A report from Influencer Intelligence reveals its latest research report exploring the attitudes and perceptions of young consumers towards digital influencers.
It follows on the heels of the Influencer Marketing 2020 report, which is a study of the digital marketer’s view on influencer marketing.
The new report explores:
The influence of social media content creators
The value of micro and mid-tier talent
The most important attributes of an influencer
Influencers versus celebrities
Sponsorship disclosures and credibility
The way young people perceive digital influence is critical to the future of influencer marketing. Brands are aware that they are having to work harder and smarter than ever before to connect and engage with today’s youth who are a savvy, forward-thinking generation, taking world issues and ethical matters seriously. For influencer marketing to keep pace, it needs to be sincere and tap into the areas of influence that really matter to this group of consumers.
Influencers offer the biggest opportunity for new independent brands
An approximately six in 10 of the digital marketers surveyed, the purpose influencer marketing serves for their business has changed in the last 12 months, with 56% claiming the younger generation of consumers is proving the biggest driver of change. Young people have come to more firmly reject the way that influencer marketing has been done over the past few years and are instead demanding higher levels of authenticity and relevance.
In addition, young people have seen social media influencers get it wrong too often and be publicly ridiculed for their mistake; which means the novelty of having ‘influence’ and their appetite for this has waned. Consequently, the digital-born generation is now more passionate about other things, such as the environment, and for them to remain switched-on to influencer content, there must be strong evidence of organic advocacy. Brand and influencer collaborations cannot seem too forced or commercially engineered, and and it is crucial that there is already some natural affinity to the brand.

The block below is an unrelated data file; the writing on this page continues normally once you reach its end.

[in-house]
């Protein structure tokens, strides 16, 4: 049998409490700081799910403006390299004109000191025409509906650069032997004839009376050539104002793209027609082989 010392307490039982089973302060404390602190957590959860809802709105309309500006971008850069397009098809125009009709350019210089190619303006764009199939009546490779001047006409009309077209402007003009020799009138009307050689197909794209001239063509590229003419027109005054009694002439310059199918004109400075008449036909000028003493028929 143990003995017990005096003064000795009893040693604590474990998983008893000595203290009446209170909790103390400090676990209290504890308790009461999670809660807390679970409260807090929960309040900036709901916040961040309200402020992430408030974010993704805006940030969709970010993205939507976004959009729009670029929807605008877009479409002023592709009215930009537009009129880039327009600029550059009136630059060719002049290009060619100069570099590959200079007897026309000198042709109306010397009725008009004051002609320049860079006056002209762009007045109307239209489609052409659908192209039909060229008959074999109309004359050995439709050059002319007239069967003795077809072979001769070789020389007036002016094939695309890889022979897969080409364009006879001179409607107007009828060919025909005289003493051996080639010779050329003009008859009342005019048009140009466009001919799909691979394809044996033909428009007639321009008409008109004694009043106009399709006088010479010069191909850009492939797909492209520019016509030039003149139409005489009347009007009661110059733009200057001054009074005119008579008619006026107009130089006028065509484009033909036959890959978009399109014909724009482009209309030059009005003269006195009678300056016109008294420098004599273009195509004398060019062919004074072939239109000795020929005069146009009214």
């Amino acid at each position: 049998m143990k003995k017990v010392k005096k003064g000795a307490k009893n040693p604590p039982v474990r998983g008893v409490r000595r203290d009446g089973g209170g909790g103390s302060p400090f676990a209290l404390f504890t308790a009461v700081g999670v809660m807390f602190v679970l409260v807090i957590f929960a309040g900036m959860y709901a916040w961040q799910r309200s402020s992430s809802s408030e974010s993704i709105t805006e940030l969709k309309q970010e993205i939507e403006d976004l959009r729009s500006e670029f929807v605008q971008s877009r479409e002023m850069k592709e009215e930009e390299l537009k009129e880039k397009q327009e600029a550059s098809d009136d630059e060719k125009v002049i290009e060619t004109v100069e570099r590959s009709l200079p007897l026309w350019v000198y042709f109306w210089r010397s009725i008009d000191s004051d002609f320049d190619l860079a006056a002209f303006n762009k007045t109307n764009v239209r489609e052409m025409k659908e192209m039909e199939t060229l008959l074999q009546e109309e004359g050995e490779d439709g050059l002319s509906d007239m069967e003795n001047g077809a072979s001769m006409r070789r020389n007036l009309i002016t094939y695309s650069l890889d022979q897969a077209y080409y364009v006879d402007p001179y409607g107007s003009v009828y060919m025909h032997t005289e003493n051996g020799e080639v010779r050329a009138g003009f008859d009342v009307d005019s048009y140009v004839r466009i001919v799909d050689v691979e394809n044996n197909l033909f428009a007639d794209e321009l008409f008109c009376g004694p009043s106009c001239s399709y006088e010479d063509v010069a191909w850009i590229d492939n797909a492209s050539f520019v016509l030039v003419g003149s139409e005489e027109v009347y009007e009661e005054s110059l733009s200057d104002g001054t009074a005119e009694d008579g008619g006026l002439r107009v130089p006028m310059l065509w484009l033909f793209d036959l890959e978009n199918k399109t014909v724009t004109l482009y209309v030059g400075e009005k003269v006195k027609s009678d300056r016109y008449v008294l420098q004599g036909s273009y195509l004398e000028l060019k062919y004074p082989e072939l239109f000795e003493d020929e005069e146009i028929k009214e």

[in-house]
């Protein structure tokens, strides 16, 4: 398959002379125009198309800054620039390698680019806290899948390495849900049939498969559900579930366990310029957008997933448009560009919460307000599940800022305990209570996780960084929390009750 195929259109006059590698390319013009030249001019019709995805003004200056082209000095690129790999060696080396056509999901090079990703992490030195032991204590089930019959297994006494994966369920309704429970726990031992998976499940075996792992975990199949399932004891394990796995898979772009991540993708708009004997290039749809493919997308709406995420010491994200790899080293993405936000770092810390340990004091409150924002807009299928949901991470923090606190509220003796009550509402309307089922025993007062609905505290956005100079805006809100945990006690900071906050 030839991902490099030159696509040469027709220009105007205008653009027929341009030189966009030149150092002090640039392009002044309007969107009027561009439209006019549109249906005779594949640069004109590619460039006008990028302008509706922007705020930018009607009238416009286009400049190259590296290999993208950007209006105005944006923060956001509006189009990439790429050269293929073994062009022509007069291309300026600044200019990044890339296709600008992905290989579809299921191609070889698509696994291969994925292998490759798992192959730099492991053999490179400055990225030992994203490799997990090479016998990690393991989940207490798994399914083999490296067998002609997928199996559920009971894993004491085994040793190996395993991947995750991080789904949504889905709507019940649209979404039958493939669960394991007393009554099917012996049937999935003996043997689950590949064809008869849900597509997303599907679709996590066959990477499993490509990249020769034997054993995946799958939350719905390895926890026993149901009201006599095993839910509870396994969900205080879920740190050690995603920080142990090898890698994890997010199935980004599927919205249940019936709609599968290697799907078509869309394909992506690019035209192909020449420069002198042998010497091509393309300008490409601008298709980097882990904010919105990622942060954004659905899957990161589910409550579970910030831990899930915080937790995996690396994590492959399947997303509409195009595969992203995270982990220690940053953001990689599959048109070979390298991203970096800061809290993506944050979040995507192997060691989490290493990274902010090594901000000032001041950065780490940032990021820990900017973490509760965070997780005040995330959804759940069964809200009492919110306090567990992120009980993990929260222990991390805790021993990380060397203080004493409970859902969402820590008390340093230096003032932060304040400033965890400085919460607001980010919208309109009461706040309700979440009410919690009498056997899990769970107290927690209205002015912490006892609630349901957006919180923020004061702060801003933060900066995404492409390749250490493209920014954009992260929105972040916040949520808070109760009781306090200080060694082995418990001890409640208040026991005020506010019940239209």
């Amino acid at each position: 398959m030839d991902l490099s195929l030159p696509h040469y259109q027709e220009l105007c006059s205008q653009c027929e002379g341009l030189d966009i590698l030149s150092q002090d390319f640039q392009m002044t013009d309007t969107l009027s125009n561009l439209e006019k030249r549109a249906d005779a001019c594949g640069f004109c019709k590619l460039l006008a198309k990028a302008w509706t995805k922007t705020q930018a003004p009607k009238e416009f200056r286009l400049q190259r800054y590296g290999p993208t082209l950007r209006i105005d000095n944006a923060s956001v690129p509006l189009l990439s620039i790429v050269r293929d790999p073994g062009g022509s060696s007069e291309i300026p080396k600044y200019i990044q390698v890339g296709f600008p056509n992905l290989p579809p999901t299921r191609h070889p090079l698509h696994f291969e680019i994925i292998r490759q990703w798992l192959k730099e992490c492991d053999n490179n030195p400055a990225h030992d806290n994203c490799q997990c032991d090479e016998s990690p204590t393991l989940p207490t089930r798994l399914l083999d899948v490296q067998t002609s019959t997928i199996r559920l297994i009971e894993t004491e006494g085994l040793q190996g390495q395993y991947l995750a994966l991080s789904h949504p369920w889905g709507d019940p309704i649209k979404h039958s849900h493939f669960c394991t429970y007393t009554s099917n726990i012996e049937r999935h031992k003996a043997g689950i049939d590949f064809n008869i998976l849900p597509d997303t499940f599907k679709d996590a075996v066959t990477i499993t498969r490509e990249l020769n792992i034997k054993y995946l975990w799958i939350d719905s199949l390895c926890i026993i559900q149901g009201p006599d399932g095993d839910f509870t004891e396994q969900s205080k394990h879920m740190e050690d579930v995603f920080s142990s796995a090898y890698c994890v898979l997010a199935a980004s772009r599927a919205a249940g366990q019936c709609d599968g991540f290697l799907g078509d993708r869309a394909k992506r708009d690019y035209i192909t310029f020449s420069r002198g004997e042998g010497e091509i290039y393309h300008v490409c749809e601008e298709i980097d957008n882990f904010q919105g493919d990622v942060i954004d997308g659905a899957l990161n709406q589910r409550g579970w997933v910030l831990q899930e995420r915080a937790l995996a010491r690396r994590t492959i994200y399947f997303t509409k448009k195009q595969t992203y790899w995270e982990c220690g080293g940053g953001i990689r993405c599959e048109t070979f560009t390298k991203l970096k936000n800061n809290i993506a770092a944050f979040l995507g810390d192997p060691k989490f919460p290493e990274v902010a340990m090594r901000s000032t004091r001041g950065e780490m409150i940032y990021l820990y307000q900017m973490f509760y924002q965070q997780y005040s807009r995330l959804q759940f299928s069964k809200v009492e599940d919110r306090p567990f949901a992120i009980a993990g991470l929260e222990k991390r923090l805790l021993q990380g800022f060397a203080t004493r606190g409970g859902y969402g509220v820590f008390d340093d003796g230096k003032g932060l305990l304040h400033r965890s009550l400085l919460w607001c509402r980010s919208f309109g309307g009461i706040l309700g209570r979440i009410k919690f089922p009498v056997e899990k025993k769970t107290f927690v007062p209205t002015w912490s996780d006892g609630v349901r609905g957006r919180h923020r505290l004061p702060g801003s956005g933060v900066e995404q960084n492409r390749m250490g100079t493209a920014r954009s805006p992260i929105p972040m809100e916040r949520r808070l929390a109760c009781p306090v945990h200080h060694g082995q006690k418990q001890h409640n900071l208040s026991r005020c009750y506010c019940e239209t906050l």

Mid-tier influencers hold the most appeal to the younger generation
The millennial generation today represents the world’s most powerful group of consumers: a moment that has been tensely anticipated by brands and businesses. This group has reached what economists call “the most important age range for economic activity”, when properties are purchased, babies are born, and money is spent on household purchases as well as lifestyle. Global millennial spending power is forecast to overtake Generation X by 2020 and will continue to rise. Technology and the internet are also core to this group of individuals, and those at the latter end of the age spectrum have grown up with social media and smartphones being an intrinsic part of their daily lives. It is critical, therefore, that digital marketers embrace the tastes and preferences, and content consumption habits of this generation, and ensure this sits at the heart of all influencer marketing programmes moving forward.
79% of consumers prefer influencer content to celebrity endorsements
It is telling that 28% of respondents say that influencer content has persuaded them to clickthrough and buy a product immediately, which they otherwise wouldn’t have bought. However, 41% also say they have turned to the opinions of digital influencers to help them research or finalise a purchase decision. The consumer decision journey today is far less linear and more complicated than it ever has been, and there is a rising trend for consumers to actively ‘pull’ information helpful to them about a brand or product, which influencers can be very useful with.